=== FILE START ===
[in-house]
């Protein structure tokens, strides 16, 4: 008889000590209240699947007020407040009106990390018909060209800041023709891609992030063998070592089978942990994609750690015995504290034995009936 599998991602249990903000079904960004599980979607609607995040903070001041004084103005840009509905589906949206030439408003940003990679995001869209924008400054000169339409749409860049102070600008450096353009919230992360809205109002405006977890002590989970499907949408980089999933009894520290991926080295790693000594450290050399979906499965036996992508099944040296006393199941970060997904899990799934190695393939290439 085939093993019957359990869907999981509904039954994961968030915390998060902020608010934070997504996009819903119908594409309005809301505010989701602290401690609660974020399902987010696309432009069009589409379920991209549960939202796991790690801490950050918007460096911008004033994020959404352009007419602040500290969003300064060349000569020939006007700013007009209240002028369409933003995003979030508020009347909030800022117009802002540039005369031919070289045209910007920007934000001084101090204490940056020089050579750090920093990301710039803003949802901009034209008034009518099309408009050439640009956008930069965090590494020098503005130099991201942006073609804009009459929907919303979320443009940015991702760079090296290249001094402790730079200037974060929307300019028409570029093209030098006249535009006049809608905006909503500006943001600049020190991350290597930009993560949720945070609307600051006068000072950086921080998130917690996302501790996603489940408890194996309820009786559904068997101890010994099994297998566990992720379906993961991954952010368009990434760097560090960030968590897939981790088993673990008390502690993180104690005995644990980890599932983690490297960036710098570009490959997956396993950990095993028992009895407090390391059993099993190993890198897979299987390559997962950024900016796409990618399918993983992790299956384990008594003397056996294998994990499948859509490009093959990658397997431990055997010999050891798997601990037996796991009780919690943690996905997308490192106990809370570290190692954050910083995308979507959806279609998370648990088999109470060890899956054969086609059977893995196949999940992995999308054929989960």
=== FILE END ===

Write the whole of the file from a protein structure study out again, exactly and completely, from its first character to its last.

[in-house]
């Protein structure tokens, strides 16, 4: 008889000590209240699947007020407040009106990390018909060209800041023709891609992030063998070592089978942990994609750690015995504290034995009936 599998991602249990903000079904960004599980979607609607995040903070001041004084103005840009509905589906949206030439408003940003990679995001869209924008400054000169339409749409860049102070600008450096353009919230992360809205109002405006977890002590989970499907949408980089999933009894520290991926080295790693000594450290050399979906499965036996992508099944040296006393199941970060997904899990799934190695393939290439 085939093993019957359990869907999981509904039954994961968030915390998060902020608010934070997504996009819903119908594409309005809301505010989701602290401690609660974020399902987010696309432009069009589409379920991209549960939202796991790690801490950050918007460096911008004033994020959404352009007419602040500290969003300064060349000569020939006007700013007009209240002028369409933003995003979030508020009347909030800022117009802002540039005369031919070289045209910007920007934000001084101090204490940056020089050579750090920093990301710039803003949802901009034209008034009518099309408009050439640009956008930069965090590494020098503005130099991201942006073609804009009459929907919303979320443009940015991702760079090296290249001094402790730079200037974060929307300019028409570029093209030098006249535009006049809608905006909503500006943001600049020190991350290597930009993560949720945070609307600051006068000072950086921080998130917690996302501790996603489940408890194996309820009786559904068997101890010994099994297998566990992720379906993961991954952010368009990434760097560090960030968590897939981790088993673990008390502690993180104690005995644990980890599932983690490297960036710098570009490959997956396993950990095993028992009895407090390391059993099993190993890198897979299987390559997962950024900016796409990618399918993983992790299956384990008594003397056996294998994990499948859509490009093959990658397997431990055997010999050891798997601990037996796991009780919690943690996905997308490192106990809370570290190692954050910083995308979507959806279609998370648990088999109470060890899956054969086609059977893995196949999940992995999308054929989960």